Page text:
Good Writing and Woke Realism

drinking in bar
incredibly unrealistic

V.E. Schwab recently posted about it being bad to use a female character solely to show a male character being sad when she dies – with uncharitable, over-sensitive responses from some male writers.

I’ve seen a bit of this sort of thing lately – people, usually guys, complaining about (in their view) unreasonable hoops of wokeness for stories to jump through. They’ll say things like, ‘Just write what’s good for the story! Whether or not it passes the Bechdel Test!’

This is a theme I touched on a bit in my diversity post, but let’s go deeper.

Personally, I think that if a long enough story doesn’t, for example, pass the Bechdel test (two named women talking about something other than a man) this is bad writing, whether you’re aiming for wokeness or not. Why? Because reality passes the test. Go outside sometime. It’s not a difficult hoop to pass through.

What makes good writing? There’s a lot of possible answers there, but one widely accepted one is good characters. And widely accepted components of good characters include complexity: psychological realism.

So, is it realistic for two women, with enough prominence in the story to have names, to never talk to each other about something other than a man? No. Going back to Schwab’s point, is it realistic for someone to be upset about the loss of <generic female figure>? No, people are upset at losing real people. If you want the reader to feel something when a character dies, they can’t just be a prop.

There’s also the issue that violence against women has a context. As Schwab says, it’s not forbidden to ever include this in a plot – but if it’s a cheap go-to where the woman could be swapped for a lamp this (a) isn’t woke, and also (b) is lazy and unimaginative, so be a better writer and consider a wider range of inciting incidents even if you don’t care about wokeness.

On the one hand, it’s woke for your female characters to be meaningfully developed. On the other hand, your characters should be meaningfully developed, you wally!

These sorts of topics are often straightforward extensions of basic writing tips. So why should they feel like awkward hoops sjw’s are trying to make you jump through? Perhaps they feel like that because they counter an unacknowledged bias.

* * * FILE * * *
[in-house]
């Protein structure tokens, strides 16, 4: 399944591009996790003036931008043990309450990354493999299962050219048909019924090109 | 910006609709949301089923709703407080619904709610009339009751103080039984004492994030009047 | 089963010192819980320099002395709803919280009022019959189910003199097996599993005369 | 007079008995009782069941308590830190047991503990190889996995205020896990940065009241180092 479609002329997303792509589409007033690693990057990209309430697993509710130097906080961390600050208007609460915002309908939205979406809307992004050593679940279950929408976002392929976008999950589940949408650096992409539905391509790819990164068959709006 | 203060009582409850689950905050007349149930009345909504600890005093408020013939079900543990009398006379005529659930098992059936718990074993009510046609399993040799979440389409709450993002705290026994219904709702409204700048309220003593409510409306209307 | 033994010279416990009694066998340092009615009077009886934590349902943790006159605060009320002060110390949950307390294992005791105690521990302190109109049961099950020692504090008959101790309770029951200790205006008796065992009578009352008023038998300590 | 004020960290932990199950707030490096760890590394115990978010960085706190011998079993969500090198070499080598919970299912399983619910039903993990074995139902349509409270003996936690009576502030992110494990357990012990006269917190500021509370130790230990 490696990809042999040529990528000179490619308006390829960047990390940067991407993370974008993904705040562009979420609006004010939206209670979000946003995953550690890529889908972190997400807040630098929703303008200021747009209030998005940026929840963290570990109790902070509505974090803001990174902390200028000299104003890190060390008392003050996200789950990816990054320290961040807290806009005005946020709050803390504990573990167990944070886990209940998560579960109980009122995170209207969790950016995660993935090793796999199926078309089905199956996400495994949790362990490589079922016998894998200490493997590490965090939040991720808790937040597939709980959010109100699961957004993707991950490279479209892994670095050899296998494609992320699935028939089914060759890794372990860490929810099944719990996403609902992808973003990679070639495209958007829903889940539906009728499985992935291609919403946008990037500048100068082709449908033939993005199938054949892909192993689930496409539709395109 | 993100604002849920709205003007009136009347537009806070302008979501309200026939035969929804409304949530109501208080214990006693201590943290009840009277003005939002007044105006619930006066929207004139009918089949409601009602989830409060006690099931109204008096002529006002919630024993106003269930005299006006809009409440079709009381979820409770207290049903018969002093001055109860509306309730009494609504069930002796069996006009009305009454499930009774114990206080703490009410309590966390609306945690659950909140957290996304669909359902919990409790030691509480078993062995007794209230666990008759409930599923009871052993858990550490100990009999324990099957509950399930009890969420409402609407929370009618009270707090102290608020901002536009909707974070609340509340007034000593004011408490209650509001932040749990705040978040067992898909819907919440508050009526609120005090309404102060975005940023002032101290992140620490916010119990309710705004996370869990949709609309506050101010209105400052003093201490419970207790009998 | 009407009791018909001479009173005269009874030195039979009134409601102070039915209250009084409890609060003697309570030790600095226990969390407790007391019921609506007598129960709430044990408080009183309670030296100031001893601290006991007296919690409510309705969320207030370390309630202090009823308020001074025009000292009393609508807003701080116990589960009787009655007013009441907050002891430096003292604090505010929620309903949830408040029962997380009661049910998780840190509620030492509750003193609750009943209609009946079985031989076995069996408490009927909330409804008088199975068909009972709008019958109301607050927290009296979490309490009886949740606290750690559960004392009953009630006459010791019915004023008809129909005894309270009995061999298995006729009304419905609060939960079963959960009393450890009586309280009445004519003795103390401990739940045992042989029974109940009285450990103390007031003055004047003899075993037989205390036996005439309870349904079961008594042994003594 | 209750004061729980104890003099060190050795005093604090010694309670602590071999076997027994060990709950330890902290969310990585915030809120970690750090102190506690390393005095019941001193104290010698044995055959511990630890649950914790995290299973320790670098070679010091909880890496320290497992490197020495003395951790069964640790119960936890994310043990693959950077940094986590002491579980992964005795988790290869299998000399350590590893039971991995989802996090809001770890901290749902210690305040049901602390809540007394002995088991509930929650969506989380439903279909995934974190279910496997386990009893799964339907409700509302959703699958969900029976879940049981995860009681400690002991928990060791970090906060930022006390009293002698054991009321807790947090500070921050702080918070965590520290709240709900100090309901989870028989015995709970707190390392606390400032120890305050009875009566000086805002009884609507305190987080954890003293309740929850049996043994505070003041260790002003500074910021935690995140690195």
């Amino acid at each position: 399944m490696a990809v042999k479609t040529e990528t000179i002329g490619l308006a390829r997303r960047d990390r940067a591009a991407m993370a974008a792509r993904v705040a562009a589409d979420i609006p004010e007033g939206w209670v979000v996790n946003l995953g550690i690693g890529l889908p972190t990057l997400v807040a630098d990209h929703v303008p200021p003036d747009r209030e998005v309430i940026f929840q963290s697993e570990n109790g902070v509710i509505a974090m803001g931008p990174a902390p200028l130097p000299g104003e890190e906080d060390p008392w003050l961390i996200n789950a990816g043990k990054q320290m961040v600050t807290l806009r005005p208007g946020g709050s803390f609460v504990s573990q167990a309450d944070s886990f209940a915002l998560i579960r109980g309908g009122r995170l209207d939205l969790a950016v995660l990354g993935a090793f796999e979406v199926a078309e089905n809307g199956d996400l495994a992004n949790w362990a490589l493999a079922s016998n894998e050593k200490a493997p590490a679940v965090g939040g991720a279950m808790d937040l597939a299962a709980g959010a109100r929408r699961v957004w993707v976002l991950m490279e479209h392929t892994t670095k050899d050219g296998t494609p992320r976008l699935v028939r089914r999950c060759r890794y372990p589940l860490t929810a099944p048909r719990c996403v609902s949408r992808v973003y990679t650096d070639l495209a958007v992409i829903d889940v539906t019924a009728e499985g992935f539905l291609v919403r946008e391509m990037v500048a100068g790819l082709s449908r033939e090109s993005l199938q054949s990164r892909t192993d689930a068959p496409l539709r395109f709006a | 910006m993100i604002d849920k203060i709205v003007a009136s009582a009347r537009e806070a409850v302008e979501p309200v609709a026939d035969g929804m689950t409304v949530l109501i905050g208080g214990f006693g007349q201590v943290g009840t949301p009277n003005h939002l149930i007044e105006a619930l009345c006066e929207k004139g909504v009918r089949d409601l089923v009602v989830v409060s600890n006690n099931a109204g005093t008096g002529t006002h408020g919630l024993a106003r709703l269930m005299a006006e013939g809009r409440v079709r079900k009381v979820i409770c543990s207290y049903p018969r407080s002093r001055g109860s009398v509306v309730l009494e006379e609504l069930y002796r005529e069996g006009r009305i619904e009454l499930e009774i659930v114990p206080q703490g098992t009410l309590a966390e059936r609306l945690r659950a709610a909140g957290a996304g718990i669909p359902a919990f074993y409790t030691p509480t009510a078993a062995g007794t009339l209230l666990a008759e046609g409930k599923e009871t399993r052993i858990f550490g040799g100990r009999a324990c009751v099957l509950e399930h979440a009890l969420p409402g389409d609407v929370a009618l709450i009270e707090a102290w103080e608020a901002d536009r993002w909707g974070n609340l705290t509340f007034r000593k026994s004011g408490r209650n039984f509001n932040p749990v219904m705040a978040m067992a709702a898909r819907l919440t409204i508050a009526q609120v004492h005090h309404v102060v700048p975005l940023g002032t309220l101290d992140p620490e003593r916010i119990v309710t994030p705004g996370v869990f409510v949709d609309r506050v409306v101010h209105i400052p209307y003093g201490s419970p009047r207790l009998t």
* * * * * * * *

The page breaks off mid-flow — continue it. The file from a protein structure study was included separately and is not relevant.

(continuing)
If someone is used to not developing female characters particularly well, it might feel an odd, arbitrary demand to have someone say something like, ‘maybe two of them can have a conversation? About something other than him?’ But a writer who balks at this will have male characters doing the equivalent all the time, without having to think about it. When we’re invited to think about something it can feel unnatural – when really it only means we aren’t used to considering it.

Wouldn’t it be weird if none of the male characters ever spoke about anything other than a woman? Wouldn’t it be weird if there was a pattern of stories using the death of a man with no distinct characteristics as a prop for the female lead’s response? Writers should be imaginative enough to take a step back from the immediate dismay of feeling criticised, ask themselves these sorts of questions, and learn from how people and life actually are to improve their craft.

I’m not saying there’s no such thing as unreasonable demands. There are a few people out there who got mad because Freddy Mercury died in Bohemian Rhapsody (‘another gay character killed off!’) even though it’s a biopic and he, um, died in real life. But if you feel a suggestion is unreasonable, and gets in the way of just telling the damn story, maybe it’s worth taking a step back and wondering if you’re missing something.

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